In 2009, a documentary idea simply fell into my lap. My two younger sisters were in high
school when they decided to create a volunteer program called “Cyber-Seniors.” Inspired
by seeing our grandparents get online and witnessing all the ways in which it changed
their lives, they wanted to help other seniors do the same. I tagged along and
filmed some of their lessons. My goal was to help my sisters out by creating
some promotional material for the program.
From behind the camera I began to
see generation gaps narrow and friendships develop. I immediately knew this was
a story I wanted to tell, so with my mother as my producer, I set out to make
my first documentary film. We brought on a small crew: one production
assistant, one cinematographer and one audio recorder. We gained access to two
local retirement homes full of seniors who were intrigued by the online world
that they knew so little about. We put out an ad looking for teenagers
interested in mentoring the seniors and received many responses. Some of the
teens were keen to bulk up their college resumes, while some probably just liked
the idea of being in a movie.
In my naivety I thought directing a doc would be easier than directing a
narrative feature. I figured with no shot lists or scripts required, my only
task was to point, shoot, and wait for the magic to happen. The magic did indeed
happen! Both the seniors and students readily opened up to us in front of the
camera, and we witnessed a series of heartwarming transformations from both
parties. But as the footage began piling up, I realized the most difficult part
would be piecing together a coherent story.
My editing tactic was to start with the scenes that inspired me most. Coming
from a comedy background, my instinct was to go for the funny. I created 2-3
minute vignettes of humorous moments, accented with punch lines. The comedy
came naturally: These two groups couldn’t be anymore different in their
understanding of the tech world. But beyond the cute, comedic moments,
compelling and poignant stories began to emerge.
It’s not easy learning something new, especially not in your later
years. However, each character had his or her own reason for giving it a shot,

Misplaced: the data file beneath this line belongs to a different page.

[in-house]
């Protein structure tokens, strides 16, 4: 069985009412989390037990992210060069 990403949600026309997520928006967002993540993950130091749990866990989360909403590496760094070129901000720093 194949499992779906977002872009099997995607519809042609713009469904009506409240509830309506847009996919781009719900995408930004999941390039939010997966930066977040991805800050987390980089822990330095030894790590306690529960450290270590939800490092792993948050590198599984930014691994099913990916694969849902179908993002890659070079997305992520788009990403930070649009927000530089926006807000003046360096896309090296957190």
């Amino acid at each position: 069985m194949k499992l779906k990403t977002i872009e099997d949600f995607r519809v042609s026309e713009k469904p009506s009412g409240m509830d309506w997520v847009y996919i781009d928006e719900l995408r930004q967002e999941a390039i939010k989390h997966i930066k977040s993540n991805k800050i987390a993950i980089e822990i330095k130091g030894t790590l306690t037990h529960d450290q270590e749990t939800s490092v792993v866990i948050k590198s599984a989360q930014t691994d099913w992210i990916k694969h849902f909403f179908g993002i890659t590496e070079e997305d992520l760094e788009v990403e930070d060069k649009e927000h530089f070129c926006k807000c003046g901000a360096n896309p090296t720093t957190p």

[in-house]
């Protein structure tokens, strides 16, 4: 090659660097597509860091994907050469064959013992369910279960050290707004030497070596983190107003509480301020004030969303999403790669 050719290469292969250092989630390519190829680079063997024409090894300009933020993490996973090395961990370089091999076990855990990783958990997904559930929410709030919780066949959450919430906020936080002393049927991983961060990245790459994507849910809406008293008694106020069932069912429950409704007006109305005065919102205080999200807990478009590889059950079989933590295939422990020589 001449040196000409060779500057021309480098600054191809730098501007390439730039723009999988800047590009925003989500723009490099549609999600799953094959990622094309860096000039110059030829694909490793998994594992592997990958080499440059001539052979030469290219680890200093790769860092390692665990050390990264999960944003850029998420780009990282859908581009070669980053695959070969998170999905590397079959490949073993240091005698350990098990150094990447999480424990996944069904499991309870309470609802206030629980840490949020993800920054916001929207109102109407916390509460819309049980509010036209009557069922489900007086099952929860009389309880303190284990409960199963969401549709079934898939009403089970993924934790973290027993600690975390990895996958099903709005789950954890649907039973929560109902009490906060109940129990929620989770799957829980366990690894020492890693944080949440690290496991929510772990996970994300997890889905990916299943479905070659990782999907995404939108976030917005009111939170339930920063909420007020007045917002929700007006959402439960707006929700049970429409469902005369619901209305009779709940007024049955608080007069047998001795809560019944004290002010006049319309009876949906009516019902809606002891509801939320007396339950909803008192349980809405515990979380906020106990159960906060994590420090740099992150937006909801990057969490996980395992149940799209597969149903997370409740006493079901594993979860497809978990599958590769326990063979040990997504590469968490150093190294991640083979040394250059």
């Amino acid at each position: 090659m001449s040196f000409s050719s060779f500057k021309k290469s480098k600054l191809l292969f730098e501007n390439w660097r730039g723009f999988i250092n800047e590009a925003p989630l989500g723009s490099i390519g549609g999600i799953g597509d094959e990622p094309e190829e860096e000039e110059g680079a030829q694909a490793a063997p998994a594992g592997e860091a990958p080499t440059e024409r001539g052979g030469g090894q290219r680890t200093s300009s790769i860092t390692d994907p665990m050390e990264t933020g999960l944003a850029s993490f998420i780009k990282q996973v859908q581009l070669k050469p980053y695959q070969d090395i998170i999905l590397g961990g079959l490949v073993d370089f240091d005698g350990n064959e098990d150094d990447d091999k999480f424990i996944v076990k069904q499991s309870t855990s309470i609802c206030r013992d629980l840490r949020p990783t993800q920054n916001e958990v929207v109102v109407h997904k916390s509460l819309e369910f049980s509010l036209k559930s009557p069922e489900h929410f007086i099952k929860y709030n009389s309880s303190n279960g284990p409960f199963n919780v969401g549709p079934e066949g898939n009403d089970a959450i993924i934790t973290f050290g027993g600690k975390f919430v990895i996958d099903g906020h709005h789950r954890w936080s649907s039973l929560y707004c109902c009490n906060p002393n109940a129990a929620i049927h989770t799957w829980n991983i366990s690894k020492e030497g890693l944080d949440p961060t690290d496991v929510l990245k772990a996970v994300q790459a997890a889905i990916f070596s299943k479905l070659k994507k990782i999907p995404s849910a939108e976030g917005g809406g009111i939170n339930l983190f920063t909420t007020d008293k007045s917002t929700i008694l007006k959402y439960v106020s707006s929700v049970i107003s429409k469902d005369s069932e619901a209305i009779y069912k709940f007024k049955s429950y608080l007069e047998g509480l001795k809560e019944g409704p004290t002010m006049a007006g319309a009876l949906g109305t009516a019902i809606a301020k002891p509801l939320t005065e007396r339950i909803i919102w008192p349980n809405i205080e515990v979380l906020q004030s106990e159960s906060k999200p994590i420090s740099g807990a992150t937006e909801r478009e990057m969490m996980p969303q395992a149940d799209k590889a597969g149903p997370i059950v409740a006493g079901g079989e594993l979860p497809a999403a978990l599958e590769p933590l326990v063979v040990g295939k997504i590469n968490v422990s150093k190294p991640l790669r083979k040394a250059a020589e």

the most common being the desire to reconnect with family who weren’t often
around. Much has been said about the dangers of our rapidly developing tech culture and the ways it can isolate us from society. But through introducing
the Internet to a group of people who had never used it before, I was reminded
of all the wonderful things technology can bring to our lives, especially for
older people who can’t move around as freely as they once could.
teenagers involved quickly recognized the need for connection we all have, at
any age. They gained a newfound respect for their elders and really began to
enjoy their company. I became inspired by my own grandparent’s use of the
Internet, and the film features a very personal B-storyline that demonstrates
how the Internet allowed my family to support one another through hardships.
We are thrilled by the positive feedback the film has garnered so far,
especially through the endorsement of the AARP Foundation, who are underwriting
a theatrical tour for us. Making this film taught me a lot about later life,
family, and the desire we all have to connect. We hope the film will inspire
other young people to reach out to older citizens, whether it be their own
grandparents or other seniors in their community, and help spread the
opens today in NYC and is also currently playing in Los Angeles. For
additional screening dates and locations, please visit: http://cyberseniorsdocumentary.com/screenings/